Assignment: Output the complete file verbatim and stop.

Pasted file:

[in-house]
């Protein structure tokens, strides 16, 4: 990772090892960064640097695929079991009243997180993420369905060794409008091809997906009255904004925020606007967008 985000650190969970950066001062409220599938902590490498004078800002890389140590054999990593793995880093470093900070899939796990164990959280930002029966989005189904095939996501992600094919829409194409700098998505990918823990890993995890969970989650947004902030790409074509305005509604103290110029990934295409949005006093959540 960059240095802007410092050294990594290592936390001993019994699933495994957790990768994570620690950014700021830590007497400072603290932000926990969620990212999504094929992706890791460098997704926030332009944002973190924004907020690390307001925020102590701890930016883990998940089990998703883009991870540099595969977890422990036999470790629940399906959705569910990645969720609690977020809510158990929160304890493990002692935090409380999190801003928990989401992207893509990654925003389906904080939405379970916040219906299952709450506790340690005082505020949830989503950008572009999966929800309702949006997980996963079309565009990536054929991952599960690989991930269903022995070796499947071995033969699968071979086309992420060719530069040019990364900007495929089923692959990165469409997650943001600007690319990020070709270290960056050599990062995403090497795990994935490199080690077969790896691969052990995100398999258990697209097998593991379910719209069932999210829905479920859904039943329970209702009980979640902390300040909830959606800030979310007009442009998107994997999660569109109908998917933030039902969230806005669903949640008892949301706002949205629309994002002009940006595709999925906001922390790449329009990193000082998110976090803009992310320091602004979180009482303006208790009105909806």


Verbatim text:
[in-house]
């Protein structure tokens, strides 16, 4: 990772090892960064640097695929079991009243997180993420369905060794409008091809997906009255904004925020606007967008 985000650190969970950066001062409220599938902590490498004078800002890389140590054999990593793995880093470093900070899939796990164990959280930002029966989005189904095939996501992600094919829409194409700098998505990918823990890993995890969970989650947004902030790409074509305005509604103290110029990934295409949005006093959540 960059240095802007410092050294990594290592936390001993019994699933495994957790990768994570620690950014700021830590007497400072603290932000926990969620990212999504094929992706890791460098997704926030332009944002973190924004907020690390307001925020102590701890930016883990998940089990998703883009991870540099595969977890422990036999470790629940399906959705569910990645969720609690977020809510158990929160304890493990002692935090409380999190801003928990989401992207893509990654925003389906904080939405379970916040219906299952709450506790340690005082505020949830989503950008572009999966929800309702949006997980996963079309565009990536054929991952599960690989991930269903022995070796499947071995033969699968071979086309992420060719530069040019990364900007495929089923692959990165469409997650943001600007690319990020070709270290960056050599990062995403090497795990994935490199080690077969790896691969052990995100398999258990697209097998593991379910719209069932999210829905479920859904039943329970209702009980979640902390300040909830959606800030979310007009442009998107994997999660569109109908998917933030039902969230806005669903949640008892949301706002949205629309994002002009940006595709999925906001922390790449329009990193000082998110976090803009992310320091602004979180009482303006208790009105909806």